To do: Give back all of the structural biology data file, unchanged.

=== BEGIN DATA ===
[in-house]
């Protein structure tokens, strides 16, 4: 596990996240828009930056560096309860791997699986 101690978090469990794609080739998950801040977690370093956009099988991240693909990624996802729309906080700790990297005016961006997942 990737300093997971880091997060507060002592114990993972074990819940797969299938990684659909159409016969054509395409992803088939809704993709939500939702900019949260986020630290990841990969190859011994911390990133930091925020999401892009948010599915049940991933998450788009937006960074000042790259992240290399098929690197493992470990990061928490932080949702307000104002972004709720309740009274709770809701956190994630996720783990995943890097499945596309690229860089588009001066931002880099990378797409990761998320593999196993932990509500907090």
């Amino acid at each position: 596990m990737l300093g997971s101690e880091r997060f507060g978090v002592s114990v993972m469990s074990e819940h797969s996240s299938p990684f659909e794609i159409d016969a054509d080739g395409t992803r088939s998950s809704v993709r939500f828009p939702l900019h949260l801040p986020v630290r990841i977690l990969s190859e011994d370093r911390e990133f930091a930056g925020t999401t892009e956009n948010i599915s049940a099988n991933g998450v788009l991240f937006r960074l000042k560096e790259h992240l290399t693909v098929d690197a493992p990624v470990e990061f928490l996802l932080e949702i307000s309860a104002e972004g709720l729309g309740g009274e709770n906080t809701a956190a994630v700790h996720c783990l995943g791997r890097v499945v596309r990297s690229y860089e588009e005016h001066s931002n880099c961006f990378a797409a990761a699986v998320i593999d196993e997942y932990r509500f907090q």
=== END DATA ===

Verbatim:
[in-house]
């Protein structure tokens, strides 16, 4: 596990996240828009930056560096309860791997699986 101690978090469990794609080739998950801040977690370093956009099988991240693909990624996802729309906080700790990297005016961006997942 990737300093997971880091997060507060002592114990993972074990819940797969299938990684659909159409016969054509395409992803088939809704993709939500939702900019949260986020630290990841990969190859011994911390990133930091925020999401892009948010599915049940991933998450788009937006960074000042790259992240290399098929690197493992470990990061928490932080949702307000104002972004709720309740009274709770809701956190994630996720783990995943890097499945596309690229860089588009001066931002880099990378797409990761998320593999196993932990509500907090």
């Amino acid at each position: 596990m990737l300093g997971s101690e880091r997060f507060g978090v002592s114990v993972m469990s074990e819940h797969s996240s299938p990684f659909e794609i159409d016969a054509d080739g395409t992803r088939s998950s809704v993709r939500f828009p939702l900019h949260l801040p986020v630290r990841i977690l990969s190859e011994d370093r911390e990133f930091a930056g925020t999401t892009e956009n948010i599915s049940a099988n991933g998450v788009l991240f937006r960074l000042k560096e790259h992240l290399t693909v098929d690197a493992p990624v470990e990061f928490l996802l932080e949702i307000s309860a104002e972004g709720l729309g309740g009274e709770n906080t809701a956190a994630v700790h996720c783990l995943g791997r890097v499945v596309r990297s690229y860089e588009e005016h001066s931002n880099c961006f990378a797409a990761a699986v998320i593999d196993e997942y932990r509500f907090q």